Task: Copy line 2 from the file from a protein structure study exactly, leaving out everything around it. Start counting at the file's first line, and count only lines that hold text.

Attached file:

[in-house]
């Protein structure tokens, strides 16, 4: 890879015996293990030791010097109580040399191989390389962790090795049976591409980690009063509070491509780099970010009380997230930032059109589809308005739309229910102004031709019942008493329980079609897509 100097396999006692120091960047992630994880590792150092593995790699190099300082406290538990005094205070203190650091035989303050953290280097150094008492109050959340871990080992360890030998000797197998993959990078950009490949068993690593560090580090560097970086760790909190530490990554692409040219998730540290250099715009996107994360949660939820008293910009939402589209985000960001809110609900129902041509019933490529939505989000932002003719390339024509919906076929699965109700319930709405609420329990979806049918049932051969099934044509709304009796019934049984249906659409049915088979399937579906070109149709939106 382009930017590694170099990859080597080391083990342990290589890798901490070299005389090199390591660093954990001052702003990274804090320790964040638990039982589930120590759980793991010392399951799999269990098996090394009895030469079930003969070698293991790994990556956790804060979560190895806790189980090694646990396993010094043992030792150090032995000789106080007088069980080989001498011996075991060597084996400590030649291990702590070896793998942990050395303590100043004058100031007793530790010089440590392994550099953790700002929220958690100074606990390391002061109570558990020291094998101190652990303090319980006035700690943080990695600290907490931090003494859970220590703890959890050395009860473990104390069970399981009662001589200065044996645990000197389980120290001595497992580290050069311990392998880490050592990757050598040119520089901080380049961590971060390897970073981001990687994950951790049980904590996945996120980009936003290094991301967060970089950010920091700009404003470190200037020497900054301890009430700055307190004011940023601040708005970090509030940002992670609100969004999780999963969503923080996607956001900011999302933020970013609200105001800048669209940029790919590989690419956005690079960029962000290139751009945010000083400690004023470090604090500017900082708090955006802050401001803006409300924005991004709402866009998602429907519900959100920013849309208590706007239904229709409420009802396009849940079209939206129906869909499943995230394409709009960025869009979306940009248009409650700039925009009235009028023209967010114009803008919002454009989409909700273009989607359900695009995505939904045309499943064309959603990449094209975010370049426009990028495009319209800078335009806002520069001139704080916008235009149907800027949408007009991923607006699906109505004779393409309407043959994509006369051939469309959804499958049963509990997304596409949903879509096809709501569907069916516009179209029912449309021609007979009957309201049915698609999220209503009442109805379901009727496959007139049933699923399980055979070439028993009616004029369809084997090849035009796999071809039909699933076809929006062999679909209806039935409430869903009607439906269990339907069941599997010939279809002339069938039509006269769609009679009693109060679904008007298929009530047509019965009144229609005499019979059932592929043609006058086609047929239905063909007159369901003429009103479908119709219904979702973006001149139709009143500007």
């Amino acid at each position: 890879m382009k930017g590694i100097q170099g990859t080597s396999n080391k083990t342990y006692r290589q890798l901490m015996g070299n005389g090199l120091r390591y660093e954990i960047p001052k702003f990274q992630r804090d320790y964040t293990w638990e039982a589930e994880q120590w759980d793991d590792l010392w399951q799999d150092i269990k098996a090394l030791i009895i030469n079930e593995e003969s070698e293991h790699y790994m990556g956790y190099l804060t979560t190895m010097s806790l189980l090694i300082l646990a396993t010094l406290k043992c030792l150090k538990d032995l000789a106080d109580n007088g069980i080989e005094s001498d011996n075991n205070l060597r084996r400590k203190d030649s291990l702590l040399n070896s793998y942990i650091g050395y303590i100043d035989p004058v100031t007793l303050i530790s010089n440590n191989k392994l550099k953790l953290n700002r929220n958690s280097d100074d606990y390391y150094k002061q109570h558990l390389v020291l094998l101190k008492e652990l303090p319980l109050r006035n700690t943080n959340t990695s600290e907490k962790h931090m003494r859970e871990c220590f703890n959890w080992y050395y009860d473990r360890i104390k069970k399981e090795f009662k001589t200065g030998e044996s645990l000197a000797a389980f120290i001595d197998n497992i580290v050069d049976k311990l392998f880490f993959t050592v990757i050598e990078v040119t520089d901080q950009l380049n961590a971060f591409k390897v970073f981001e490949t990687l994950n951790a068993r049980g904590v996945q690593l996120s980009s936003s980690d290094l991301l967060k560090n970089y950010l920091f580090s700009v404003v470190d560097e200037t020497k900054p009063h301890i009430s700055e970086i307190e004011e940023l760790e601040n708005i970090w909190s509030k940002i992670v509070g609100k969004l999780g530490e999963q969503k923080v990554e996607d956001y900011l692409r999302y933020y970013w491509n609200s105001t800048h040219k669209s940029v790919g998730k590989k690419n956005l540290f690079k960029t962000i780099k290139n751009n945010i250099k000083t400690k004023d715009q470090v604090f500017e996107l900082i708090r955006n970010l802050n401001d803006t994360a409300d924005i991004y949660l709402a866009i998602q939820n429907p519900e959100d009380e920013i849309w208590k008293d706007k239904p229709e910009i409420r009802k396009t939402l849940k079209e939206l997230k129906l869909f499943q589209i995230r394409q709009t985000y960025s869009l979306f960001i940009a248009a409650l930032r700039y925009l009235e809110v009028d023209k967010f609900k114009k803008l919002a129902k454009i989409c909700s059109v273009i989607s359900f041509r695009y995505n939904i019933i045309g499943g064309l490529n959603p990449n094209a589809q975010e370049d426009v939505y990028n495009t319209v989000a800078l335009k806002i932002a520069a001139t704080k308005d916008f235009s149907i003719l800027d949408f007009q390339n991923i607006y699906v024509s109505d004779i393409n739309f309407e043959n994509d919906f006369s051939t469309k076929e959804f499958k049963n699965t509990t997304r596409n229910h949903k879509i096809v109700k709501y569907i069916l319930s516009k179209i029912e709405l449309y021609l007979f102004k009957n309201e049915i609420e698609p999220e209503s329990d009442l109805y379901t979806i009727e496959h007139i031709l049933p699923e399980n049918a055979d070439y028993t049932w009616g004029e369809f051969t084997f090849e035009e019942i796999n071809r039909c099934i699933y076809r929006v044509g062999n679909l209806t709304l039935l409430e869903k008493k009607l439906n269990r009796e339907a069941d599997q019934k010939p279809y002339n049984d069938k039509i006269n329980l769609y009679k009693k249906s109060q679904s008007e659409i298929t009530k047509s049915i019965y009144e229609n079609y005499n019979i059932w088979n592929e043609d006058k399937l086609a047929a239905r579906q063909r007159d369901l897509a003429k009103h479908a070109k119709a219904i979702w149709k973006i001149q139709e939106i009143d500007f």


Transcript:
């Protein structure tokens, strides 16, 4: 890879015996293990030791010097109580040399191989390389962790090795049976591409980690009063509070491509780099970010009380997230930032059109589809308005739309229910102004031709019942008493329980079609897509 100097396999006692120091960047992630994880590792150092593995790699190099300082406290538990005094205070203190650091035989303050953290280097150094008492109050959340871990080992360890030998000797197998993959990078950009490949068993690593560090580090560097970086760790909190530490990554692409040219998730540290250099715009996107994360949660939820008293910009939402589209985000960001809110609900129902041509019933490529939505989000932002003719390339024509919906076929699965109700319930709405609420329990979806049918049932051969099934044509709304009796019934049984249906659409049915088979399937579906070109149709939106 382009930017590694170099990859080597080391083990342990290589890798901490070299005389090199390591660093954990001052702003990274804090320790964040638990039982589930120590759980793991010392399951799999269990098996090394009895030469079930003969070698293991790994990556956790804060979560190895806790189980090694646990396993010094043992030792150090032995000789106080007088069980080989001498011996075991060597084996400590030649291990702590070896793998942990050395303590100043004058100031007793530790010089440590392994550099953790700002929220958690100074606990390391002061109570558990020291094998101190652990303090319980006035700690943080990695600290907490931090003494859970220590703890959890050395009860473990104390069970399981009662001589200065044996645990000197389980120290001595497992580290050069311990392998880490050592990757050598040119520089901080380049961590971060390897970073981001990687994950951790049980904590996945996120980009936003290094991301967060970089950010920091700009404003470190200037020497900054301890009430700055307190004011940023601040708005970090509030940002992670609100969004999780999963969503923080996607956001900011999302933020970013609200105001800048669209940029790919590989690419956005690079960029962000290139751009945010000083400690004023470090604090500017900082708090955006802050401001803006409300924005991004709402866009998602429907519900959100920013849309208590706007239904229709409420009802396009849940079209939206129906869909499943995230394409709009960025869009979306940009248009409650700039925009009235009028023209967010114009803008919002454009989409909700273009989607359900695009995505939904045309499943064309959603990449094209975010370049426009990028495009319209800078335009806002520069001139704080916008235009149907800027949408007009991923607006699906109505004779393409309407043959994509006369051939469309959804499958049963509990997304596409949903879509096809709501569907069916516009179209029912449309021609007979009957309201049915698609999220209503009442109805379901009727496959007139049933699923399980055979070439028993009616004029369809084997090849035009796999071809039909699933076809929006062999679909209806039935409430869903009607439906269990339907069941599997010939279809002339069938039509006269769609009679009693109060679904008007298929009530047509019965009144229609005499019979059932592929043609006058086609047929239905063909007159369901003429009103479908119709219904979702973006001149139709009143500007």